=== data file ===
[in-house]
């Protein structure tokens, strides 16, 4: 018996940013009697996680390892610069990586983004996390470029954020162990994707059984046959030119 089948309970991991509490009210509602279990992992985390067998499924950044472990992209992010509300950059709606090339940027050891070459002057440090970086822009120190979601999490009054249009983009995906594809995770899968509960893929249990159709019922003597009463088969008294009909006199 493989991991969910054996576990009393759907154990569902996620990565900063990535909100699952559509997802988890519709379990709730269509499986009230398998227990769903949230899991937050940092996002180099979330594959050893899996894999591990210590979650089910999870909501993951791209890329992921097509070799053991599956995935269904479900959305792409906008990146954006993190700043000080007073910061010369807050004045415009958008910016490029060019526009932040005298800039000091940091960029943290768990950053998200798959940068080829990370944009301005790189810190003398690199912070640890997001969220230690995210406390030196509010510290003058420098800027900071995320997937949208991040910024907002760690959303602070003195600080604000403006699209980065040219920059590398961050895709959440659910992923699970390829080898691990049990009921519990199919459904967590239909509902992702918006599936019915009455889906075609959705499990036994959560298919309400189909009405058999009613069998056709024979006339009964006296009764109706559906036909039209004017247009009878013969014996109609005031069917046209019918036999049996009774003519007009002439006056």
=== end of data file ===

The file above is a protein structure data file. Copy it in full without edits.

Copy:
[in-house]
């Protein structure tokens, strides 16, 4: 018996940013009697996680390892610069990586983004996390470029954020162990994707059984046959030119 089948309970991991509490009210509602279990992992985390067998499924950044472990992209992010509300950059709606090339940027050891070459002057440090970086822009120190979601999490009054249009983009995906594809995770899968509960893929249990159709019922003597009463088969008294009909006199 493989991991969910054996576990009393759907154990569902996620990565900063990535909100699952559509997802988890519709379990709730269509499986009230398998227990769903949230899991937050940092996002180099979330594959050893899996894999591990210590979650089910999870909501993951791209890329992921097509070799053991599956995935269904479900959305792409906008990146954006993190700043000080007073910061010369807050004045415009958008910016490029060019526009932040005298800039000091940091960029943290768990950053998200798959940068080829990370944009301005790189810190003398690199912070640890997001969220230690995210406390030196509010510290003058420098800027900071995320997937949208991040910024907002760690959303602070003195600080604000403006699209980065040219920059590398961050895709959440659910992923699970390829080898691990049990009921519990199919459904967590239909509902992702918006599936019915009455889906075609959705499990036994959560298919309400189909009405058999009613069998056709024979006339009964006296009764109706559906036909039209004017247009009878013969014996109609005031069917046209019918036999049996009774003519007009002439006056």